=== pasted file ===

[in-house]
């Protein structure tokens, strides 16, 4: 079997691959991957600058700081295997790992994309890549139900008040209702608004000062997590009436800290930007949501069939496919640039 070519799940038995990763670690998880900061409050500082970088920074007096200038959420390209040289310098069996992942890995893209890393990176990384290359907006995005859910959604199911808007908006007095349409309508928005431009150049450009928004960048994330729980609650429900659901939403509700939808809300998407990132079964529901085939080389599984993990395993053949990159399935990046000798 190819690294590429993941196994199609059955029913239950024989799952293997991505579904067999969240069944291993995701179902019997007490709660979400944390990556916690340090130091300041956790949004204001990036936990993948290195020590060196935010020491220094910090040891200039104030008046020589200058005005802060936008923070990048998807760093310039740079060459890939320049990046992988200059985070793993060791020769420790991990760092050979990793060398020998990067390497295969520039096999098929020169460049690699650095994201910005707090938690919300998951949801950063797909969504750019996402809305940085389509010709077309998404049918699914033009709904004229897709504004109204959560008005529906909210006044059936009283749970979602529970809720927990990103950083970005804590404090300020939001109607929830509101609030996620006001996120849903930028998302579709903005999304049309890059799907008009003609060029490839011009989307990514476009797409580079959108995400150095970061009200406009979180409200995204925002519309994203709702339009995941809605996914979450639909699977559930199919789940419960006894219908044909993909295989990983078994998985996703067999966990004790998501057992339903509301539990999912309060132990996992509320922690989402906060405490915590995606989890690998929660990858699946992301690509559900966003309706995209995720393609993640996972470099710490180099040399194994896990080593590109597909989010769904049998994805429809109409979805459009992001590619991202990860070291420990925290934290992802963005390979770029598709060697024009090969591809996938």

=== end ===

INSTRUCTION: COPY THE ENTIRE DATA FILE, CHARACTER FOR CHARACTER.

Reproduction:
[in-house]
């Protein structure tokens, strides 16, 4: 079997691959991957600058700081295997790992994309890549139900008040209702608004000062997590009436800290930007949501069939496919640039 070519799940038995990763670690998880900061409050500082970088920074007096200038959420390209040289310098069996992942890995893209890393990176990384290359907006995005859910959604199911808007908006007095349409309508928005431009150049450009928004960048994330729980609650429900659901939403509700939808809300998407990132079964529901085939080389599984993990395993053949990159399935990046000798 190819690294590429993941196994199609059955029913239950024989799952293997991505579904067999969240069944291993995701179902019997007490709660979400944390990556916690340090130091300041956790949004204001990036936990993948290195020590060196935010020491220094910090040891200039104030008046020589200058005005802060936008923070990048998807760093310039740079060459890939320049990046992988200059985070793993060791020769420790991990760092050979990793060398020998990067390497295969520039096999098929020169460049690699650095994201910005707090938690919300998951949801950063797909969504750019996402809305940085389509010709077309998404049918699914033009709904004229897709504004109204959560008005529906909210006044059936009283749970979602529970809720927990990103950083970005804590404090300020939001109607929830509101609030996620006001996120849903930028998302579709903005999304049309890059799907008009003609060029490839011009989307990514476009797409580079959108995400150095970061009200406009979180409200995204925002519309994203709702339009995941809605996914979450639909699977559930199919789940419960006894219908044909993909295989990983078994998985996703067999966990004790998501057992339903509301539990999912309060132990996992509320922690989402906060405490915590995606989890690998929660990858699946992301690509559900966003309706995209995720393609993640996972470099710490180099040399194994896990080593590109597909989010769904049998994805429809109409979805459009992001590619991202990860070291420990925290934290992802963005390979770029598709060697024009090969591809996938």